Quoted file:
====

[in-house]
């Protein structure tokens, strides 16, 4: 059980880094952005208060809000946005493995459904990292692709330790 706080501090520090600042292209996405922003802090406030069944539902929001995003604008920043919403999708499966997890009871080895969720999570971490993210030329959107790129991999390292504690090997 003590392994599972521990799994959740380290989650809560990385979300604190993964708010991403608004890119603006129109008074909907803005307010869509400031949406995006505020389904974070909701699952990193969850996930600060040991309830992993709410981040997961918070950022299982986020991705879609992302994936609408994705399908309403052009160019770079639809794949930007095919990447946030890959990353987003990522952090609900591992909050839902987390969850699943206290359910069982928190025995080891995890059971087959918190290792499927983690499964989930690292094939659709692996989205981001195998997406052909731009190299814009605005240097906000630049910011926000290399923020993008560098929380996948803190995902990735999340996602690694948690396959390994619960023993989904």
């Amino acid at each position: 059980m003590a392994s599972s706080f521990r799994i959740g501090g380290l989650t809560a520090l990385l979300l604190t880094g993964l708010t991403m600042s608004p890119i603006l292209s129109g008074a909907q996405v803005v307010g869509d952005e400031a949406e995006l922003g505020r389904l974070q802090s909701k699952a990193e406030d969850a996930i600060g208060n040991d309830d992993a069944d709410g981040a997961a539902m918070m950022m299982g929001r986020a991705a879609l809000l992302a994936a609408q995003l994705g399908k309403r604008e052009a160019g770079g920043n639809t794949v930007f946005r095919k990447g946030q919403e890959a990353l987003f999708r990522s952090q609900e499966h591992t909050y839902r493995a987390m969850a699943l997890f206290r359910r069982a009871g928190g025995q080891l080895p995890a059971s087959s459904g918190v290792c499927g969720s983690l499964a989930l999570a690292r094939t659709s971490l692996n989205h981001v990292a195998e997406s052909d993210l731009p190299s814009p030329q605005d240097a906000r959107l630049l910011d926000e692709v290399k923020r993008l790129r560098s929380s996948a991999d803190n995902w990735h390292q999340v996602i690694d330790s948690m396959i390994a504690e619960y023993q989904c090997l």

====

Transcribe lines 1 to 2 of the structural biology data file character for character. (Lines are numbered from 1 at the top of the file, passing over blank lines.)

[in-house]
């Protein structure tokens, strides 16, 4: 059980880094952005208060809000946005493995459904990292692709330790 706080501090520090600042292209996405922003802090406030069944539902929001995003604008920043919403999708499966997890009871080895969720999570971490993210030329959107790129991999390292504690090997 003590392994599972521990799994959740380290989650809560990385979300604190993964708010991403608004890119603006129109008074909907803005307010869509400031949406995006505020389904974070909701699952990193969850996930600060040991309830992993709410981040997961918070950022299982986020991705879609992302994936609408994705399908309403052009160019770079639809794949930007095919990447946030890959990353987003990522952090609900591992909050839902987390969850699943206290359910069982928190025995080891995890059971087959918190290792499927983690499964989930690292094939659709692996989205981001195998997406052909731009190299814009605005240097906000630049910011926000290399923020993008560098929380996948803190995902990735999340996602690694948690396959390994619960023993989904």